“He made his first confession and confessed everything.” It is a powerful line that tells a lot without really telling anything. Later, a character quotes Mark Twain, “a novel is a confession to everything by a man that has done nothing.” The writer character also confesses, I think on behalf of King, that he sometimes imagines himself giving a Playboy interview, but decries that those are reserved for authors popular on college campuses.
I think there are two characters in this story that represent King. He is probably infused into more of them, but I believe he wrote two as himself specifically. One is a boy. He deftly handles a bully and smacks of a Mary Jane character a little. Certain mannerisms and hobbies hint that it might be King as a boy. An adult character then seems to represent King as a man and they interact with one another over the struggle in the story.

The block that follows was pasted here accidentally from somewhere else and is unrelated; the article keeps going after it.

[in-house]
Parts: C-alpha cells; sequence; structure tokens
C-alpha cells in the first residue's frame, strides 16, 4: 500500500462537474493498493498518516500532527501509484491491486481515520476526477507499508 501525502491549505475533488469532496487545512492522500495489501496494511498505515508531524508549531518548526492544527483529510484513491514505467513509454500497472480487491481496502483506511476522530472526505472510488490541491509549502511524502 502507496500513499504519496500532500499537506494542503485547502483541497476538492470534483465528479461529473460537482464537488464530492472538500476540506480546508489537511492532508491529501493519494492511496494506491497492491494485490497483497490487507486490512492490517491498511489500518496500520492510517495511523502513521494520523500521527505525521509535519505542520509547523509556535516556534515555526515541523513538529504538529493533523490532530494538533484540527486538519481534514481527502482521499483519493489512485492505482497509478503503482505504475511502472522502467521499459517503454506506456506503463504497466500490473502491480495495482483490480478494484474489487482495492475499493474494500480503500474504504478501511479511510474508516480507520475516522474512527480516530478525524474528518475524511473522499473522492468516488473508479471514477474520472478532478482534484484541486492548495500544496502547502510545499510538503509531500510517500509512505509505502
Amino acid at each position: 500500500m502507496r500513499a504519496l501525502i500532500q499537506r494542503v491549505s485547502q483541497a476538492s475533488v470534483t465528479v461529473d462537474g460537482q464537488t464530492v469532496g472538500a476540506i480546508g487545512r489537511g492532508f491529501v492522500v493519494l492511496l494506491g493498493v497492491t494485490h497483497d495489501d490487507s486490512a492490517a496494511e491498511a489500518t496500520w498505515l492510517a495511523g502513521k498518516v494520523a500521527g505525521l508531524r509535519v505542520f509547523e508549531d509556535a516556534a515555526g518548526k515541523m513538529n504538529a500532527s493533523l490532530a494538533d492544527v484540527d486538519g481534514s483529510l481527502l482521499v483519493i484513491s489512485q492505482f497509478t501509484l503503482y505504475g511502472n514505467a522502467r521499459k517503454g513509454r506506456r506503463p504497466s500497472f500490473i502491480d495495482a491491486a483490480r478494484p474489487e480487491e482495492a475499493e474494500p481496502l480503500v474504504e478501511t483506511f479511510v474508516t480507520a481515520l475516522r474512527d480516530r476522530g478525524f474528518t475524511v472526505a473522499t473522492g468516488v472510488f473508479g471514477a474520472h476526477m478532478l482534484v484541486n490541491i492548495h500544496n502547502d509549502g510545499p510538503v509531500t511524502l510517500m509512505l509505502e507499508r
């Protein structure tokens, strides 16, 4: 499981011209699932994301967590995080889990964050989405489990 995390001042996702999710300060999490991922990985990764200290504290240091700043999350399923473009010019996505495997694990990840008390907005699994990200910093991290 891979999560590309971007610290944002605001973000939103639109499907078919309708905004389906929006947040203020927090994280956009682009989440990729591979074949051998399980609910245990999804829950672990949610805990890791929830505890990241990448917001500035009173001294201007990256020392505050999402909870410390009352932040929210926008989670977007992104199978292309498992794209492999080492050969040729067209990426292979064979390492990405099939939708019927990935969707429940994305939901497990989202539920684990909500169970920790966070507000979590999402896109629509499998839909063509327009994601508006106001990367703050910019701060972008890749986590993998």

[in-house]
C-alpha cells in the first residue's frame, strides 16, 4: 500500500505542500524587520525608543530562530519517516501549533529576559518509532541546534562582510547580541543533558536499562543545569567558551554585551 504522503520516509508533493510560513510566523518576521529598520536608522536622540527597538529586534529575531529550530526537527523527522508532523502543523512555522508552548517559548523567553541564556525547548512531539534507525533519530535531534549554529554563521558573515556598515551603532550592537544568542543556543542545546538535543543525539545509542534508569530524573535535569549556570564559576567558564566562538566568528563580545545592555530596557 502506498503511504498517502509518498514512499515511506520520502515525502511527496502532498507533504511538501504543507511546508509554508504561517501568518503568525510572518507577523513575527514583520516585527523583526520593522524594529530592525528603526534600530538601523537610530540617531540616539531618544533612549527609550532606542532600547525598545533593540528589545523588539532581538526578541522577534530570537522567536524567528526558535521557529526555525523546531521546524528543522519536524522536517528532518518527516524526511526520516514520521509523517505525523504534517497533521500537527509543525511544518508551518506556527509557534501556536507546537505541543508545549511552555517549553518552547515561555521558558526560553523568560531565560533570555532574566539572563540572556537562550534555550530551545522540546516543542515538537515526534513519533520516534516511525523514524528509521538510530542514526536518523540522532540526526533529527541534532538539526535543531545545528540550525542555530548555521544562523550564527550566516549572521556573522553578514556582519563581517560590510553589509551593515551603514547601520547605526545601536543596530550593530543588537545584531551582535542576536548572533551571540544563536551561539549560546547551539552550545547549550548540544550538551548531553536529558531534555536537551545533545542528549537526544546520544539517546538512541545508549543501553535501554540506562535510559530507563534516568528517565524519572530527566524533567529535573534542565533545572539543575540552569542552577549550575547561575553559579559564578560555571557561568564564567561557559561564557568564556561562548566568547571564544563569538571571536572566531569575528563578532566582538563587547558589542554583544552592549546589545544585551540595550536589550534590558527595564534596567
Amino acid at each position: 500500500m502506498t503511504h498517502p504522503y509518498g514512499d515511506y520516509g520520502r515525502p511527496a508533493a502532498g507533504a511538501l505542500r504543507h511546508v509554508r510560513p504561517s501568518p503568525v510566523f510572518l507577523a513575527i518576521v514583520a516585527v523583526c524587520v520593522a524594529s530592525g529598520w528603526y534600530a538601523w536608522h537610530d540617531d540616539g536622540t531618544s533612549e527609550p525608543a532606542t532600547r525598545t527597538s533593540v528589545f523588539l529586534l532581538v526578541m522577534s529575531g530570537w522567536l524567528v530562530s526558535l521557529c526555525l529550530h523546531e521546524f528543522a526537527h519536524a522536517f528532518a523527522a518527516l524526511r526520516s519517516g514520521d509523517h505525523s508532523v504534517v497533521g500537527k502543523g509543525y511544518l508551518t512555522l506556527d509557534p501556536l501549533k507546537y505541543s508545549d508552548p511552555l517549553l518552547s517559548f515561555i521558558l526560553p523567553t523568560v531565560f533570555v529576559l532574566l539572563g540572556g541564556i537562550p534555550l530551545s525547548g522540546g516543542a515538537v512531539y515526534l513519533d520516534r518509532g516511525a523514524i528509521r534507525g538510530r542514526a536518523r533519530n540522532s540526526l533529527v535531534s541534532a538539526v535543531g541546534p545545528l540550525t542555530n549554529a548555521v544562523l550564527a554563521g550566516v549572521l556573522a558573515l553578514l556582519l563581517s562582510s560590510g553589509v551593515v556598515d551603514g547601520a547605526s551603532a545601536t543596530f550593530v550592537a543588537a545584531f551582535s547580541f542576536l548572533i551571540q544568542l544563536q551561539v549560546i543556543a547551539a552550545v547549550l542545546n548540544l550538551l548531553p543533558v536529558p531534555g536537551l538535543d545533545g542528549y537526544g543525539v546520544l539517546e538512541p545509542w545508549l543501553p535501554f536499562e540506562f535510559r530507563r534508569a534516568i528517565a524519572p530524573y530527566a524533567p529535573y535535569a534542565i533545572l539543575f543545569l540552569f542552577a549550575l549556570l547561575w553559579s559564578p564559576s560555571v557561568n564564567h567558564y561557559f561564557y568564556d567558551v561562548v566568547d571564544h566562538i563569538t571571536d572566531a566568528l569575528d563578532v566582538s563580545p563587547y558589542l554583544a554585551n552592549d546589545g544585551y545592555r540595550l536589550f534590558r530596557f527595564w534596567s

The house that haunts the characters is deftly written. A small detail about the steps creates a sense of dread before the real evil is ever shown. The description keeps adding new punches of fear during the course of the novel. Few houses in literature are as scary as what King accomplishes here. After small hints early, a long, scary history of the house is run through between two characters and contains a chilling double punch which is well delivered. The house is emphasized a geographical freak in terms of the town and its significant position. King describes its power as a dry charge waiting to be set into an active manifestation.
King spends a considerable amount of time early in the novel describing the town down to the configuration of the streets. I imagine an editor reading that now and thinking that it would be the first thing cut. He takes a long trip around the town and through a day with routines and rituals by time and by character. His research into dairy farming for one bit had to be extensive. The reader goes through these scenes waiting for something to jump out. Another section describes telephone poles to get to the hum of gossip. It is pure art with words. The description of the bar’s men’s room is artfully done too. Seasons are described in a way that is frowned upon in using weather, but turns the region into its own character in the story.